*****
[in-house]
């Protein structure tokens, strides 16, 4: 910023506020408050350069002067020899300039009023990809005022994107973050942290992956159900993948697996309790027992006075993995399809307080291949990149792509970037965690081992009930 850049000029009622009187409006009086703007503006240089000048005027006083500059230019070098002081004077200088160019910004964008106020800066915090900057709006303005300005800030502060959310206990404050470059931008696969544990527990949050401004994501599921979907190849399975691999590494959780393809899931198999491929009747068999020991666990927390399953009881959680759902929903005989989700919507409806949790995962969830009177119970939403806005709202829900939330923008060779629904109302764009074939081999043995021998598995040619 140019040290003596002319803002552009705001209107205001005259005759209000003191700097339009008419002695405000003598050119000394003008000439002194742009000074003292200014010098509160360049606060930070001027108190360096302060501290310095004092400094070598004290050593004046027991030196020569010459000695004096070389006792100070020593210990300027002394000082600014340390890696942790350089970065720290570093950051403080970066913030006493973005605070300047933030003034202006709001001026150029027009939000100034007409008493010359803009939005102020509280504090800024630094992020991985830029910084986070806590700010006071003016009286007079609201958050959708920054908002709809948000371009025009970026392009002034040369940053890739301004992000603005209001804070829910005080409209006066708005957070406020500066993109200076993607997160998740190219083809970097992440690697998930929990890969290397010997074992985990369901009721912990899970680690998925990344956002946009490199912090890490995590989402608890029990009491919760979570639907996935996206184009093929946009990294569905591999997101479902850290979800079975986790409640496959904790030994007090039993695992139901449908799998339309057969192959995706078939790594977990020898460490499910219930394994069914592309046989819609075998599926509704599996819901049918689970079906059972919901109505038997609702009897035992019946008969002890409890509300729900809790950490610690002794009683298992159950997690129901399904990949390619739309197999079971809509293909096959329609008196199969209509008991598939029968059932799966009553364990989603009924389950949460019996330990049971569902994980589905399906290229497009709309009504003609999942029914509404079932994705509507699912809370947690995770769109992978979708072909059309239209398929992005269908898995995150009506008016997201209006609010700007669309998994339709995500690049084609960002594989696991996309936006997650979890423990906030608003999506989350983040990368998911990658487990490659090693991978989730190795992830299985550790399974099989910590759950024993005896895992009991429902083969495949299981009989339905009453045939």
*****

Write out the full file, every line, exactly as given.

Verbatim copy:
[in-house]
């Protein structure tokens, strides 16, 4: 910023506020408050350069002067020899300039009023990809005022994107973050942290992956159900993948697996309790027992006075993995399809307080291949990149792509970037965690081992009930 850049000029009622009187409006009086703007503006240089000048005027006083500059230019070098002081004077200088160019910004964008106020800066915090900057709006303005300005800030502060959310206990404050470059931008696969544990527990949050401004994501599921979907190849399975691999590494959780393809899931198999491929009747068999020991666990927390399953009881959680759902929903005989989700919507409806949790995962969830009177119970939403806005709202829900939330923008060779629904109302764009074939081999043995021998598995040619 140019040290003596002319803002552009705001209107205001005259005759209000003191700097339009008419002695405000003598050119000394003008000439002194742009000074003292200014010098509160360049606060930070001027108190360096302060501290310095004092400094070598004290050593004046027991030196020569010459000695004096070389006792100070020593210990300027002394000082600014340390890696942790350089970065720290570093950051403080970066913030006493973005605070300047933030003034202006709001001026150029027009939000100034007409008493010359803009939005102020509280504090800024630094992020991985830029910084986070806590700010006071003016009286007079609201958050959708920054908002709809948000371009025009970026392009002034040369940053890739301004992000603005209001804070829910005080409209006066708005957070406020500066993109200076993607997160998740190219083809970097992440690697998930929990890969290397010997074992985990369901009721912990899970680690998925990344956002946009490199912090890490995590989402608890029990009491919760979570639907996935996206184009093929946009990294569905591999997101479902850290979800079975986790409640496959904790030994007090039993695992139901449908799998339309057969192959995706078939790594977990020898460490499910219930394994069914592309046989819609075998599926509704599996819901049918689970079906059972919901109505038997609702009897035992019946008969002890409890509300729900809790950490610690002794009683298992159950997690129901399904990949390619739309197999079971809509293909096959329609008196199969209509008991598939029968059932799966009553364990989603009924389950949460019996330990049971569902994980589905399906290229497009709309009504003609999942029914509404079932994705509507699912809370947690995770769109992978979708072909059309239209398929992005269908898995995150009506008016997201209006609010700007669309998994339709995500690049084609960002594989696991996309936006997650979890423990906030608003999506989350983040990368998911990658487990490659090693991978989730190795992830299985550790399974099989910590759950024993005896895992009991429902083969495949299981009989339905009453045939």